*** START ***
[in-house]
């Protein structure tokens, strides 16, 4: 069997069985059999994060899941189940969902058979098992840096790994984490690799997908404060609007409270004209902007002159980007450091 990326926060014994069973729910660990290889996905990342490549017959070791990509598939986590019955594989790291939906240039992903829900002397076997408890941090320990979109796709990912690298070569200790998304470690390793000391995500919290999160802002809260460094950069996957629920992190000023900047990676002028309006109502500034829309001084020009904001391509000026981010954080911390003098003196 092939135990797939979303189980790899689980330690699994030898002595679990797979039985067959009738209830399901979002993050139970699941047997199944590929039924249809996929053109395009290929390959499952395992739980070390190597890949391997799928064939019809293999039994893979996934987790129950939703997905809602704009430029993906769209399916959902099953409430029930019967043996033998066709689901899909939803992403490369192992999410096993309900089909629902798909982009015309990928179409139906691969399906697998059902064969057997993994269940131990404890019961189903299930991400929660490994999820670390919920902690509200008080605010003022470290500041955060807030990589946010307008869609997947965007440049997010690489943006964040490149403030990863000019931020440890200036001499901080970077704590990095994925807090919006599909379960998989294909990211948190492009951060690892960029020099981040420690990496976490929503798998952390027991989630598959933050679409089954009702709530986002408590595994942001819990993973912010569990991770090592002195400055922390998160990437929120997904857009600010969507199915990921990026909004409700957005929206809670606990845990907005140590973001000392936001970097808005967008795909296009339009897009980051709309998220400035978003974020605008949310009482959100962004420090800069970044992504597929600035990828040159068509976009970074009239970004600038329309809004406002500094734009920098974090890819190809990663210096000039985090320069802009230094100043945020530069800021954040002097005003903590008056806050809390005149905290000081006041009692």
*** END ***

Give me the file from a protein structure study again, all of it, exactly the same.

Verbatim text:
[in-house]
């Protein structure tokens, strides 16, 4: 069997069985059999994060899941189940969902058979098992840096790994984490690799997908404060609007409270004209902007002159980007450091 990326926060014994069973729910660990290889996905990342490549017959070791990509598939986590019955594989790291939906240039992903829900002397076997408890941090320990979109796709990912690298070569200790998304470690390793000391995500919290999160802002809260460094950069996957629920992190000023900047990676002028309006109502500034829309001084020009904001391509000026981010954080911390003098003196 092939135990797939979303189980790899689980330690699994030898002595679990797979039985067959009738209830399901979002993050139970699941047997199944590929039924249809996929053109395009290929390959499952395992739980070390190597890949391997799928064939019809293999039994893979996934987790129950939703997905809602704009430029993906769209399916959902099953409430029930019967043996033998066709689901899909939803992403490369192992999410096993309900089909629902798909982009015309990928179409139906691969399906697998059902064969057997993994269940131990404890019961189903299930991400929660490994999820670390919920902690509200008080605010003022470290500041955060807030990589946010307008869609997947965007440049997010690489943006964040490149403030990863000019931020440890200036001499901080970077704590990095994925807090919006599909379960998989294909990211948190492009951060690892960029020099981040420690990496976490929503798998952390027991989630598959933050679409089954009702709530986002408590595994942001819990993973912010569990991770090592002195400055922390998160990437929120997904857009600010969507199915990921990026909004409700957005929206809670606990845990907005140590973001000392936001970097808005967008795909296009339009897009980051709309998220400035978003974020605008949310009482959100962004420090800069970044992504597929600035990828040159068509976009970074009239970004600038329309809004406002500094734009920098974090890819190809990663210096000039985090320069802009230094100043945020530069800021954040002097005003903590008056806050809390005149905290000081006041009692």